Sciadopitys

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"Umbrella Pine" redirects here. For the other tree species less commonly referred to by this name, see Pinus pinea.
Sciadopitys
Temporal range: 230–0Ma
Sciadopitys verticillata.jpg
Sciadopitys verticillata
Conservation status
Scientific classification
Kingdom: Plantae
Division: Pinophyta
Class: Pinopsida
Order: Pinales
Family: Sciadopityaceae
Luerss.
Genus: Sciadopitys
Siebold & Zucc.
Species: S. verticillata
Binomial name
Sciadopitys verticillata
(Thunb.) Siebold & Zucc.

Sciadopitys verticillata, koyamaki, or Japanese umbrella-pine, is a unique conifer endemic to Japan. It is the sole member of the family Sciadopityaceae and genus Sciadopitys, a living fossil with no close relatives, and known in the fossil record for about 230 million years.

Sciadopitys verticillata from "Flore des serres et des jardins de l'Europe"

Its genus name comes from the Greek prefix sciado- meaning "shadow" and pitys, meaning "pine"; the specific epithet means "with whorls".

It is an evergreen tree that can grow 15-27m tall, with brown main shoots bearing whorls of 7–12 cm long flexible green cladodes that look like, and perform the function of, leaves but are actually composed of stem tissues; occasionally, a cladode will be forked and produce a bud in the 'v' of the fork. The cones are 6–11 cm long, mature in about 18 months, and have flattish scales that open to release the seeds.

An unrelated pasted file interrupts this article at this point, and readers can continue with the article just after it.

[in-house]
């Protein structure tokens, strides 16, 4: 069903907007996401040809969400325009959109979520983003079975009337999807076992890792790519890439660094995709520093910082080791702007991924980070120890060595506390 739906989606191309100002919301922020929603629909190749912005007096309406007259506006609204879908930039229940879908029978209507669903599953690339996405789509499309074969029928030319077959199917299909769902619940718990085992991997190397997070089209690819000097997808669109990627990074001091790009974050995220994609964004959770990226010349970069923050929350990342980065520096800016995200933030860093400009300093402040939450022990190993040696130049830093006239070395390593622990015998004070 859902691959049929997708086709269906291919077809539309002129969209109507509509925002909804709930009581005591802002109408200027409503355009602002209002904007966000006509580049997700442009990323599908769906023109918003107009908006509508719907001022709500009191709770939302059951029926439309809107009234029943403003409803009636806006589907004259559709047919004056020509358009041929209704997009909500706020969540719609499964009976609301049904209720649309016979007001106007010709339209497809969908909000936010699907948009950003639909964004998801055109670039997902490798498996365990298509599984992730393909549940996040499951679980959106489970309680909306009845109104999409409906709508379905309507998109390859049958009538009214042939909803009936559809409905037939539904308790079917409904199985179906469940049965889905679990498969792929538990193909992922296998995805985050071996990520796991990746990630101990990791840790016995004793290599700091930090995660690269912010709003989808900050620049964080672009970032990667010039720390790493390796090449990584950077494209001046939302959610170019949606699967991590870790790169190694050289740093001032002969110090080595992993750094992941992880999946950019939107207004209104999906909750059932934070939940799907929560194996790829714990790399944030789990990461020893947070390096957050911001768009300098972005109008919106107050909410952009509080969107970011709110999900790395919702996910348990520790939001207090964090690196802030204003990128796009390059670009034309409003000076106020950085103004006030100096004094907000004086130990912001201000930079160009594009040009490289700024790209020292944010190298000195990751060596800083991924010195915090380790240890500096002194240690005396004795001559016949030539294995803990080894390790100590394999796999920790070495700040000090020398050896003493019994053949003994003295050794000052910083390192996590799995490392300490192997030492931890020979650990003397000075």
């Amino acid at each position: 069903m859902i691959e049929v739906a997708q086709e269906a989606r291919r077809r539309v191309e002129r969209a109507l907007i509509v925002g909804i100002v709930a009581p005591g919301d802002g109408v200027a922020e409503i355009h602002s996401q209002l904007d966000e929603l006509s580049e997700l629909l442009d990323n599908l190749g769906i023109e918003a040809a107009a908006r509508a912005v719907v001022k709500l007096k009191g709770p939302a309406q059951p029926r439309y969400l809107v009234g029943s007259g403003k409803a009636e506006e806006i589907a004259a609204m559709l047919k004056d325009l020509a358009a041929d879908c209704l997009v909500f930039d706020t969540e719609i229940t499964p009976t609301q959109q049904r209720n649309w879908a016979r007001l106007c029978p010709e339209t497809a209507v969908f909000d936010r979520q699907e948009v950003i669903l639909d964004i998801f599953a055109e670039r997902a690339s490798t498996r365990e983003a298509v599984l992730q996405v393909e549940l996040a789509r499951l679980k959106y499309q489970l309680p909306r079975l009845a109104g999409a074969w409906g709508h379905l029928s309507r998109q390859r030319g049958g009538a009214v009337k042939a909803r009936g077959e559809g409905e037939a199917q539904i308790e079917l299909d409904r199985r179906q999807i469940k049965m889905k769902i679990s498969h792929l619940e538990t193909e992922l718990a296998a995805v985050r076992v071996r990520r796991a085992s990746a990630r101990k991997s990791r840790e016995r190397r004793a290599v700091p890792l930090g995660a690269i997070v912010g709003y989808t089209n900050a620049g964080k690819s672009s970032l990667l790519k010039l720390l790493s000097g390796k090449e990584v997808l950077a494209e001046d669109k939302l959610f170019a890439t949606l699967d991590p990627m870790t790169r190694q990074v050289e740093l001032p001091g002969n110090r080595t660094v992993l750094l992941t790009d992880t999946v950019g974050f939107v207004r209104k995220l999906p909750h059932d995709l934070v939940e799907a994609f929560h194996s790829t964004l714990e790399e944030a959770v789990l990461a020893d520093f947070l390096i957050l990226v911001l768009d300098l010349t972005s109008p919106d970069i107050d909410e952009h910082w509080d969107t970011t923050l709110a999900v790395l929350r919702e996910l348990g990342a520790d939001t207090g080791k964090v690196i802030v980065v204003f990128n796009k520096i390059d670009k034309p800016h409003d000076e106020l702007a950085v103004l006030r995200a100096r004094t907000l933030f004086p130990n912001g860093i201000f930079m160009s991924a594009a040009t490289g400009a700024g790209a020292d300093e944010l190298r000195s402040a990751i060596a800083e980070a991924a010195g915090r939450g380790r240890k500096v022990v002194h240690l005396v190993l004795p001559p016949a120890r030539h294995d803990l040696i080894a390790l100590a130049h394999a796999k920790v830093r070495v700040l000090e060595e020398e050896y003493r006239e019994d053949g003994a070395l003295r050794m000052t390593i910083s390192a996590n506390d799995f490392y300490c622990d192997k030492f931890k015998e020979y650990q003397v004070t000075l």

It is a very attractive tree and is popular in gardens, despite its slow growth rate.

Koyamaki was chosen as the Japanese Imperial crest for Prince Hisahito of Akishino, currently third in line to the Chrysanthemum Throne.

The plant was first introduced to Europe by John Gould Veitch in September 1860.[1]

Infrared microspectroscopy has identified conifers of the family Sciadopityaceae as the principal source of Baltic amber rather than as previously thought members of the families Araucariaceae and Pinaceae.[2]

References[edit]

  1. ^ James Herbert Veitch (2006). Hortus Veitchii (reprint ed.). Caradoc Doy. pp. 51–52. ISBN 0-9553515-0-2. 
  2. ^ Wolfe AP, Tappert R, Muehlenbachs K, Boudreau M, McKellar RC, Basinger JF, Garrett A. (2009). A new proposal concerning the botanical origin of Baltic amber. Proc Biol Sci. 276(1672):3403-12. doi:10.1098/rspb.2009.0806 PMID 19570786

External links[edit]